Cuba Defends Puerto Rico's Right to Independence

Featured Cuba Defends Puerto Rico's Right to Independence

“The Puerto Rican people will invariably count on our solidarity," said Cuban diplomat, Ana Silva Rodriguez.

Cuba's Deputy Permanent Representative to the U.N. Ana Silva Rodriguez echoed her government's support for the full decolonization of Puerto Rico, the Caribbean nation that has faced five centuries of colonial rule by Spain and now by the United States.

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“The Puerto Rican people will invariably count on our solidarity. Cuba will continue to defend its legitimate right to self-determination and independence,” she said during the Special Committee on Decolonization in New York.

The draft resolution was initially presented by Rodriguez and then adopted by consensus in the Special Committee, a body created in 1961 to promote an end to the scourge of colonialism on the planet which now has 29 member states.

The text implores the U.S. government to, once and for all, retire its colonial rule over Puerto Rico, respecting the Caribbean nation's inalienable right to self-determination and independence.

It also expresses concern over its Financial Oversight and Management Board, instituted by the U.S. Congress, in response to the devastating economic crisis on the island. Rodriguez added that on July 25, Puerto Rico will have been a U.S. colony for 119 years.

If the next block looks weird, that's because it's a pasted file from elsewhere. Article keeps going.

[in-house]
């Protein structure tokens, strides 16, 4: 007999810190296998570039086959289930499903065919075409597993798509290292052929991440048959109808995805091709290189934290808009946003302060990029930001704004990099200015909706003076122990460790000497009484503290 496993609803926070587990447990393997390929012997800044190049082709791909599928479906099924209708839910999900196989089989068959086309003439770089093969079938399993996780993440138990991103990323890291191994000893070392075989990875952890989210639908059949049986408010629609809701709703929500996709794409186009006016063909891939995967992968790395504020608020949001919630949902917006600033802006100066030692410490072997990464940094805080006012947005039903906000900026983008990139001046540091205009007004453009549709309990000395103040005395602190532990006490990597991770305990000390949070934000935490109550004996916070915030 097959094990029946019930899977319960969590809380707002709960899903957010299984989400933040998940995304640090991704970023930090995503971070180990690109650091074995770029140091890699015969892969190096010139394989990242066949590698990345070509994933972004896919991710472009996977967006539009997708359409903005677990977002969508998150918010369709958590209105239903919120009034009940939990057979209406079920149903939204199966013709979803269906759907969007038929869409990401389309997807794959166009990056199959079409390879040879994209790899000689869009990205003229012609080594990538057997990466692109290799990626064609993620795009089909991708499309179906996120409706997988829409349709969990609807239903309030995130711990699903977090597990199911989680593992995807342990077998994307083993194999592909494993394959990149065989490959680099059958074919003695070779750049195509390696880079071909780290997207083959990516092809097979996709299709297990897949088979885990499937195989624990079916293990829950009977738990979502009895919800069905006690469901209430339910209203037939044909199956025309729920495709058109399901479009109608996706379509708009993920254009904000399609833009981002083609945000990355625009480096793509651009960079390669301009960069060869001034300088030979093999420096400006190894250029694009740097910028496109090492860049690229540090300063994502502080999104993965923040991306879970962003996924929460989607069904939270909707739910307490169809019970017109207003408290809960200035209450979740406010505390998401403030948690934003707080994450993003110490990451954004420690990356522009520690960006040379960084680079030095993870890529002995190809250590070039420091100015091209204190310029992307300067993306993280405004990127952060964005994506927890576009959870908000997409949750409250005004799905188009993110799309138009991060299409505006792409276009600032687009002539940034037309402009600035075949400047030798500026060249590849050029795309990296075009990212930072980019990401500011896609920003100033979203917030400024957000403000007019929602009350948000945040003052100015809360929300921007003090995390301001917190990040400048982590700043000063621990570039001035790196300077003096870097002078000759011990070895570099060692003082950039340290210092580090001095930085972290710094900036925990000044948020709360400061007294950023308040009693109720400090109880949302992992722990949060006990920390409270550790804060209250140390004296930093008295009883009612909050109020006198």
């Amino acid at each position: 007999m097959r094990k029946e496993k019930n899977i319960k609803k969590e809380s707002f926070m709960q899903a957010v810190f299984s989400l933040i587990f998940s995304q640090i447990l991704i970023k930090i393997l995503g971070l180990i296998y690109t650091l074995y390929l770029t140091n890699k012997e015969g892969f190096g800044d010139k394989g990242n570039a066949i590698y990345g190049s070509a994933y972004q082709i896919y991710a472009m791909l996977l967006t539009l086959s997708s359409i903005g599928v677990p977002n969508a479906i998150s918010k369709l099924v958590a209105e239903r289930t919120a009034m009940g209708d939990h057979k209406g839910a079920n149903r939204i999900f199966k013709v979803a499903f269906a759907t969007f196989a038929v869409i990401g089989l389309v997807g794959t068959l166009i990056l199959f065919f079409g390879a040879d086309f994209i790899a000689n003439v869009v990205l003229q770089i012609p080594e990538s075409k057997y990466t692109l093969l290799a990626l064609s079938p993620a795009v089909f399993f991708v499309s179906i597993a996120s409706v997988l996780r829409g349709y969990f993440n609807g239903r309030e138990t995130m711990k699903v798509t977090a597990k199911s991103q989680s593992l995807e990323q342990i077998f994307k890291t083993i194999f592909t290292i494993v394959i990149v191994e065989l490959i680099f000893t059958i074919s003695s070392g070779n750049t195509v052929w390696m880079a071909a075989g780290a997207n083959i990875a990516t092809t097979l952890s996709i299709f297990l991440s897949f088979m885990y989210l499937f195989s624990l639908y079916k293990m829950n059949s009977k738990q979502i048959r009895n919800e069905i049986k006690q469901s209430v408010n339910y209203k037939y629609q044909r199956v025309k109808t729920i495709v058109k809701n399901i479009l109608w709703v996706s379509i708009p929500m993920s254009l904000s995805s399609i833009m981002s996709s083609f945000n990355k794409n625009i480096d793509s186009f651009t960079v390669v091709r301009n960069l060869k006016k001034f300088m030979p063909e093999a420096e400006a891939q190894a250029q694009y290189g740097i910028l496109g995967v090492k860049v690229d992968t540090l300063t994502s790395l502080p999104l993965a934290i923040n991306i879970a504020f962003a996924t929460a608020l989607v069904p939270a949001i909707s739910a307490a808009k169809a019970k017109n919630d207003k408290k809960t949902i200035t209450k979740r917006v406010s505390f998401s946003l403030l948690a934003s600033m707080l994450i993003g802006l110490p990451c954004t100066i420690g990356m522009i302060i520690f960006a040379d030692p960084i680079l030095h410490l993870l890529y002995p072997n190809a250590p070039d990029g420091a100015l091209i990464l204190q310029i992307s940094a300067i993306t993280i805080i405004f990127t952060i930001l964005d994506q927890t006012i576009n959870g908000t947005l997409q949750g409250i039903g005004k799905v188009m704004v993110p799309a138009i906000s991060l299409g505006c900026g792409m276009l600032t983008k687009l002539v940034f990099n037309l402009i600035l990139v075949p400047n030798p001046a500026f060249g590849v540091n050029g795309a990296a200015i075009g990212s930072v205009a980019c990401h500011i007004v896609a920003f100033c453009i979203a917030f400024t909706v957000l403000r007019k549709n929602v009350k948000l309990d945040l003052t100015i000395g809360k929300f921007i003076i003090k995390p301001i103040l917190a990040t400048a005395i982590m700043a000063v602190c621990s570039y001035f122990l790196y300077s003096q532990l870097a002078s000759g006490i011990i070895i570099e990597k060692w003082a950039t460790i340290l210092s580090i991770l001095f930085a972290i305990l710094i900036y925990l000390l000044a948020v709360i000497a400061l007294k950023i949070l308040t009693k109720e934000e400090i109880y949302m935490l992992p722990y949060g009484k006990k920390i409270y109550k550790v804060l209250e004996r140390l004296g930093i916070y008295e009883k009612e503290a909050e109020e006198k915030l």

Despite over a century of colonial rule that's been hotly contested by independence activists every step of the way, the people of Puerto Rico have not ceded their culture, identity, or national sentiments to integrate within the hegemonic matrix of the U.S. Many attest that they don't feel nor associate themselves with being U.S. citizens.

Puerto Rico's quest for independence received a major boost on May 17 when Oscar Lopez Rivera was released from the U.S. prison system after having spent over 35 years behind bars for participating in the island's independence struggle.

During his trial, Lopez Rivera and other activists told the court their actions were part of an anti-colonial war against the U.S., declaring themselves prisoners of war and requesting that their cases be handed over to an international court.

Once that request was turned down Rivera largely ignored the proceedings, arguing that his actions were legal under the Geneva Conventions which recognized the right to armed struggle against colonial occupation.

Now, at 74, Lopez Rivera has stated that whatever time he has left he will “dedicate to work and fight to help solve the biggest problem we face: the colonial status of Puerto Rico.”

On Monday, Lopez made his appeal to the U.N. Decolonization Committee, emphasizing that Puerto Rico “needs help” in order to “put an end to colonization” at the hands of the U.S., adding that “colonialism is a crime against humanity.”

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